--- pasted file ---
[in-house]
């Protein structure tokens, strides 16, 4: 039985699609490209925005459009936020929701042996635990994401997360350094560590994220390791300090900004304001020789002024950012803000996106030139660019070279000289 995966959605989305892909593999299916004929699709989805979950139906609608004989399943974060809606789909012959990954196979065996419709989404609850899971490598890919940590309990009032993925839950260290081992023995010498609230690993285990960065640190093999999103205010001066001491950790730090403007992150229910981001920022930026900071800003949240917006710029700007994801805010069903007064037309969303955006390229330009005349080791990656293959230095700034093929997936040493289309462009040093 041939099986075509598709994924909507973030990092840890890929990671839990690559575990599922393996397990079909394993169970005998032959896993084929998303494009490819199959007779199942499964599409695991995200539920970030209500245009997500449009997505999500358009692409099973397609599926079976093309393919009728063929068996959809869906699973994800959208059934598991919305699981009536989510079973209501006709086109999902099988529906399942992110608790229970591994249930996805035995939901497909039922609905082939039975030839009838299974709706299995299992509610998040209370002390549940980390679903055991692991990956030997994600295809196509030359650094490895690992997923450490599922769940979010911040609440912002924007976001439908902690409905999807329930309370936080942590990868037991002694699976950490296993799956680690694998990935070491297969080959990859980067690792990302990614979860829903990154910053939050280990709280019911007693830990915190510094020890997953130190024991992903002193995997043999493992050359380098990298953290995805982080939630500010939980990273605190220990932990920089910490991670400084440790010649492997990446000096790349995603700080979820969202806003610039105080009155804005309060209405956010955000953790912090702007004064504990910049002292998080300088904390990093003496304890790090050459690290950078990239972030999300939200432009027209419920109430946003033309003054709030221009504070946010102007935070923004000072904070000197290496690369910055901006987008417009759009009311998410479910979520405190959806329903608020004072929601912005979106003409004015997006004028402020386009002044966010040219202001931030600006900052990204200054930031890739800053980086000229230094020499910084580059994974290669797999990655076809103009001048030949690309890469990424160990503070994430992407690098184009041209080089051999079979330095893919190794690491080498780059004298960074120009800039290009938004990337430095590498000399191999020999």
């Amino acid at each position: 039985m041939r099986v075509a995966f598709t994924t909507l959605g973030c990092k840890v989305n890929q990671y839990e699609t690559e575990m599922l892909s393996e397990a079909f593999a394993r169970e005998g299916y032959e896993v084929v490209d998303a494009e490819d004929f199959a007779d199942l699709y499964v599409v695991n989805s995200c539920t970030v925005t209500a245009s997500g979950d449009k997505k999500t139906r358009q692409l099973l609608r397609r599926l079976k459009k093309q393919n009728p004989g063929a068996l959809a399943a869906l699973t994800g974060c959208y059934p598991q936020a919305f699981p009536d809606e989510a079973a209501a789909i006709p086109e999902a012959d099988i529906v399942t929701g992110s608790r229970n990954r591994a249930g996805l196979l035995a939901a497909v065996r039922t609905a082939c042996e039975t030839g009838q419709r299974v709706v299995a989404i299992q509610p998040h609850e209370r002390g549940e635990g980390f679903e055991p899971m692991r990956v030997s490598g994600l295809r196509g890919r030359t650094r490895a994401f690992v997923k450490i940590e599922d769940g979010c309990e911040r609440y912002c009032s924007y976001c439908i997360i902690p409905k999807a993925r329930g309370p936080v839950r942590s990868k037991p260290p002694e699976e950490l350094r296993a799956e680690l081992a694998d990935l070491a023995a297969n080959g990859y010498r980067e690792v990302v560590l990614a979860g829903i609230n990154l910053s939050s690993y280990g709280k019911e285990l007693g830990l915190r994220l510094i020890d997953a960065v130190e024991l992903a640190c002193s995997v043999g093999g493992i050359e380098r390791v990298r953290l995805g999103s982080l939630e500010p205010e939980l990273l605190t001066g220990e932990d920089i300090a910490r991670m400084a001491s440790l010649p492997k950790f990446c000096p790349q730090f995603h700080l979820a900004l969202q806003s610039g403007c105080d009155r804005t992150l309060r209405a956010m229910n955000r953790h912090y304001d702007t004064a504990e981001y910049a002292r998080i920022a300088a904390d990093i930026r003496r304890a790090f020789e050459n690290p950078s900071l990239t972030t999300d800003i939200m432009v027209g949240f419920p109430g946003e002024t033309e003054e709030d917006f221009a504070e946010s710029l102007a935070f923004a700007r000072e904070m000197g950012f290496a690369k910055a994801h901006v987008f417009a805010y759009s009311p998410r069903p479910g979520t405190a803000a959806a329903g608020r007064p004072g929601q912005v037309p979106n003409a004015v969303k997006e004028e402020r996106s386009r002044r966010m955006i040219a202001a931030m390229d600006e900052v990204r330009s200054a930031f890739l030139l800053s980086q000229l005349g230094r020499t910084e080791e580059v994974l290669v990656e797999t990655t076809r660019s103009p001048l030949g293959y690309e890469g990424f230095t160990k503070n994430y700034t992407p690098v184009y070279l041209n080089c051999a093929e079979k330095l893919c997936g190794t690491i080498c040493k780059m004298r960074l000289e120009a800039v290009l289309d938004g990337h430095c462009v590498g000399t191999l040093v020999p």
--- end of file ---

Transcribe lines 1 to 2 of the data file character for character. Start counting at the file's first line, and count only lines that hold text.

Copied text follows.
[in-house]
């Protein structure tokens, strides 16, 4: 039985699609490209925005459009936020929701042996635990994401997360350094560590994220390791300090900004304001020789002024950012803000996106030139660019070279000289 995966959605989305892909593999299916004929699709989805979950139906609608004989399943974060809606789909012959990954196979065996419709989404609850899971490598890919940590309990009032993925839950260290081992023995010498609230690993285990960065640190093999999103205010001066001491950790730090403007992150229910981001920022930026900071800003949240917006710029700007994801805010069903007064037309969303955006390229330009005349080791990656293959230095700034093929997936040493289309462009040093 041939099986075509598709994924909507973030990092840890890929990671839990690559575990599922393996397990079909394993169970005998032959896993084929998303494009490819199959007779199942499964599409695991995200539920970030209500245009997500449009997505999500358009692409099973397609599926079976093309393919009728063929068996959809869906699973994800959208059934598991919305699981009536989510079973209501006709086109999902099988529906399942992110608790229970591994249930996805035995939901497909039922609905082939039975030839009838299974709706299995299992509610998040209370002390549940980390679903055991692991990956030997994600295809196509030359650094490895690992997923450490599922769940979010911040609440912002924007976001439908902690409905999807329930309370936080942590990868037991002694699976950490296993799956680690694998990935070491297969080959990859980067690792990302990614979860829903990154910053939050280990709280019911007693830990915190510094020890997953130190024991992903002193995997043999493992050359380098990298953290995805982080939630500010939980990273605190220990932990920089910490991670400084440790010649492997990446000096790349995603700080979820969202806003610039105080009155804005309060209405956010955000953790912090702007004064504990910049002292998080300088904390990093003496304890790090050459690290950078990239972030999300939200432009027209419920109430946003033309003054709030221009504070946010102007935070923004000072904070000197290496690369910055901006987008417009759009009311998410479910979520405190959806329903608020004072929601912005979106003409004015997006004028402020386009002044966010040219202001931030600006900052990204200054930031890739800053980086000229230094020499910084580059994974290669797999990655076809103009001048030949690309890469990424160990503070994430992407690098184009041209080089051999079979330095893919190794690491080498780059004298960074120009800039290009938004990337430095590498000399191999020999």